We live in a day and age where electric vehicles are gaining ground and market share on gas-guzzling engines. Environmental consciousness in concert with quality cars have green bills flowing in and new, massive investment from GM, Ford, Volkswagen, BMW, Porsche, and other car companies follow Tesla’s carving out of the EV niche. This consumer EV acceptance is now making its way to true gearheads. 

“It reminds me of the early days of 1930s and 1940s with piston head engines,” Vesco said in a phone conversation.

Related Guides

Revolt Systems, inspired by the 1965 Ford Mustang, has helped to pave the way for crate motors, like its Model S-based kit, to bring unprecedented power to classic cars without losing vintage character. This work led the Portland, Oregon-based company to successfully engineer a twin motor setup for Team Vesco at Bonneville.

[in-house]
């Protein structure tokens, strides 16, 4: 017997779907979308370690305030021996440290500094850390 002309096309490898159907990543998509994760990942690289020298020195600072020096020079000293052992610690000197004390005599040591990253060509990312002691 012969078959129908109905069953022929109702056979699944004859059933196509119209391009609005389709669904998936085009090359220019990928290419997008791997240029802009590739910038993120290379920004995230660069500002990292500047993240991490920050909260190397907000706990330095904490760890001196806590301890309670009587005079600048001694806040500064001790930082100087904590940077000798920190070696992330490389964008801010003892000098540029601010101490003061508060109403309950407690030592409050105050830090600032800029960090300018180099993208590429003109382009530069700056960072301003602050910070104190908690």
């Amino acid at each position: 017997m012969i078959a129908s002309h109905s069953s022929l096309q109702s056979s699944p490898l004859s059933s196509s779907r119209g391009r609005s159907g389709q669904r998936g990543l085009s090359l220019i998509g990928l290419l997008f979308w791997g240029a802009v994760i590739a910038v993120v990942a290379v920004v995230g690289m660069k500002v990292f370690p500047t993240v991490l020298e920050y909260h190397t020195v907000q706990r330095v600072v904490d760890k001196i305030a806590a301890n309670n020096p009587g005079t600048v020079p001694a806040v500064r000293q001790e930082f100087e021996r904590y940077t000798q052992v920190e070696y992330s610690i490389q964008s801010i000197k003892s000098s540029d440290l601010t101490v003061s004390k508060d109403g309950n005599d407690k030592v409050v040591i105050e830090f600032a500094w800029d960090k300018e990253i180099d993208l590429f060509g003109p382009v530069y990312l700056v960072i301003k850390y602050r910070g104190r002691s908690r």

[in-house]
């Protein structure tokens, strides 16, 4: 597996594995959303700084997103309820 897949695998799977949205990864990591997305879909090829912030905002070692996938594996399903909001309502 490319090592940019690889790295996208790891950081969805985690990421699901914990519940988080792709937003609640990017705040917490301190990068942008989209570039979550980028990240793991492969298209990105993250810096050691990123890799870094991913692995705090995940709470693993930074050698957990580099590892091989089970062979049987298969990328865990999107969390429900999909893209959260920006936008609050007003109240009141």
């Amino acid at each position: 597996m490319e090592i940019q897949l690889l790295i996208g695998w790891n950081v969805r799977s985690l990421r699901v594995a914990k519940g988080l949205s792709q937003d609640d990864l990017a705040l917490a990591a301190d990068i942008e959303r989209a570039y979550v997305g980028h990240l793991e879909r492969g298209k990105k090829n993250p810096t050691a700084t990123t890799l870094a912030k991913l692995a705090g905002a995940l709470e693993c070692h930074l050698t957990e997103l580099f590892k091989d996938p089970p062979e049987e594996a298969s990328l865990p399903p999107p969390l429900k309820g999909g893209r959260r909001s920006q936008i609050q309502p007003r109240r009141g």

“We actually worked with Eddie B’s dad on electric bikes. That’s where that connection came from,” Vesco said.

Rick Vesco grew up watching his father Don fly rocket streamliners across the white, salten earth. At the Bonneville Nationals Inc. World Finals time trials on Oct. 18, 2001, the elder Vesco set a land speed record of 458 mph for wheel-driven cars in “The Turbinator,” a stock, 3,750 horsepower at 16,000 rpm internal combustion engine. Prior to the event, Don had set three consecutive national records in excess of 400 mph. Now, just two decades later, son Rick is embracing the electric revolution.